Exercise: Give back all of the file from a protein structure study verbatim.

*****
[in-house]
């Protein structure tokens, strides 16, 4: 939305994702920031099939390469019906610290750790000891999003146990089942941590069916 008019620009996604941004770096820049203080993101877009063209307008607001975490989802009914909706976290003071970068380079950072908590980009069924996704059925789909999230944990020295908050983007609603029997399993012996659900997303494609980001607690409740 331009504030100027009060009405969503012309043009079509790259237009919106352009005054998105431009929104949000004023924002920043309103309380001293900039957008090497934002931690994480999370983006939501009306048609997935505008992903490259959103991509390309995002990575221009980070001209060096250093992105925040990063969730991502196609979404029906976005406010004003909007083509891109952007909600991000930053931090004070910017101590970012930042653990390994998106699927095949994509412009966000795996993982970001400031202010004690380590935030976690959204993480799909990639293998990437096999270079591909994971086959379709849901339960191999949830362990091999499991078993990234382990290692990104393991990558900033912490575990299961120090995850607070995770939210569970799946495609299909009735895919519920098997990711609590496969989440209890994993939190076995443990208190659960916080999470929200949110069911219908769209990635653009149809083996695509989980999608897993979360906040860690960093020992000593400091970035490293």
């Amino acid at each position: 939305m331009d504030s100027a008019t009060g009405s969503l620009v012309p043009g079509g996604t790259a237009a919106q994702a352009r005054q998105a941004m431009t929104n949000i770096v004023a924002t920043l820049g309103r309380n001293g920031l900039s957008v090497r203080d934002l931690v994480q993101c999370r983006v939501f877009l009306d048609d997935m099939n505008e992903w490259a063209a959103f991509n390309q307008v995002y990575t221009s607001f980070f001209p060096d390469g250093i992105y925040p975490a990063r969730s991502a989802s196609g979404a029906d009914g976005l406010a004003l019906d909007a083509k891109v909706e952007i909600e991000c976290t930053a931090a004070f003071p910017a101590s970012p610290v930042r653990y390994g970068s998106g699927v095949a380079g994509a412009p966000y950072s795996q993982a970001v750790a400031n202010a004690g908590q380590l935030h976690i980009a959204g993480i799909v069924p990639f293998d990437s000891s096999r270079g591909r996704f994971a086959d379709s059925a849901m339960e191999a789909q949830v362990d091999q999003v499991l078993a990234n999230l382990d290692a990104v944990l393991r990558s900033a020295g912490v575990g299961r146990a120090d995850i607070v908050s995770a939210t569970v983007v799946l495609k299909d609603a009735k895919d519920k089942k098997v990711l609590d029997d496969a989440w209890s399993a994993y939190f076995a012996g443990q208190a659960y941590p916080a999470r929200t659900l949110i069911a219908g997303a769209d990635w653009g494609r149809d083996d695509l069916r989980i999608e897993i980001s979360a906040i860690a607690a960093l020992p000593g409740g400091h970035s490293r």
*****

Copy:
[in-house]
């Protein structure tokens, strides 16, 4: 939305994702920031099939390469019906610290750790000891999003146990089942941590069916 008019620009996604941004770096820049203080993101877009063209307008607001975490989802009914909706976290003071970068380079950072908590980009069924996704059925789909999230944990020295908050983007609603029997399993012996659900997303494609980001607690409740 331009504030100027009060009405969503012309043009079509790259237009919106352009005054998105431009929104949000004023924002920043309103309380001293900039957008090497934002931690994480999370983006939501009306048609997935505008992903490259959103991509390309995002990575221009980070001209060096250093992105925040990063969730991502196609979404029906976005406010004003909007083509891109952007909600991000930053931090004070910017101590970012930042653990390994998106699927095949994509412009966000795996993982970001400031202010004690380590935030976690959204993480799909990639293998990437096999270079591909994971086959379709849901339960191999949830362990091999499991078993990234382990290692990104393991990558900033912490575990299961120090995850607070995770939210569970799946495609299909009735895919519920098997990711609590496969989440209890994993939190076995443990208190659960916080999470929200949110069911219908769209990635653009149809083996695509989980999608897993979360906040860690960093020992000593400091970035490293």
């Amino acid at each position: 939305m331009d504030s100027a008019t009060g009405s969503l620009v012309p043009g079509g996604t790259a237009a919106q994702a352009r005054q998105a941004m431009t929104n949000i770096v004023a924002t920043l820049g309103r309380n001293g920031l900039s957008v090497r203080d934002l931690v994480q993101c999370r983006v939501f877009l009306d048609d997935m099939n505008e992903w490259a063209a959103f991509n390309q307008v995002y990575t221009s607001f980070f001209p060096d390469g250093i992105y925040p975490a990063r969730s991502a989802s196609g979404a029906d009914g976005l406010a004003l019906d909007a083509k891109v909706e952007i909600e991000c976290t930053a931090a004070f003071p910017a101590s970012p610290v930042r653990y390994g970068s998106g699927v095949a380079g994509a412009p966000y950072s795996q993982a970001v750790a400031n202010a004690g908590q380590l935030h976690i980009a959204g993480i799909v069924p990639f293998d990437s000891s096999r270079g591909r996704f994971a086959d379709s059925a849901m339960e191999a789909q949830v362990d091999q999003v499991l078993a990234n999230l382990d290692a990104v944990l393991r990558s900033a020295g912490v575990g299961r146990a120090d995850i607070v908050s995770a939210t569970v983007v799946l495609k299909d609603a009735k895919d519920k089942k098997v990711l609590d029997d496969a989440w209890s399993a994993y939190f076995a012996g443990q208190a659960y941590p916080a999470r929200t659900l949110i069911a219908g997303a769209d990635w653009g494609r149809d083996d695509l069916r989980i999608e897993i980001s979360a906040i860690a607690a960093l020992p000593g409740g400091h970035s490293r």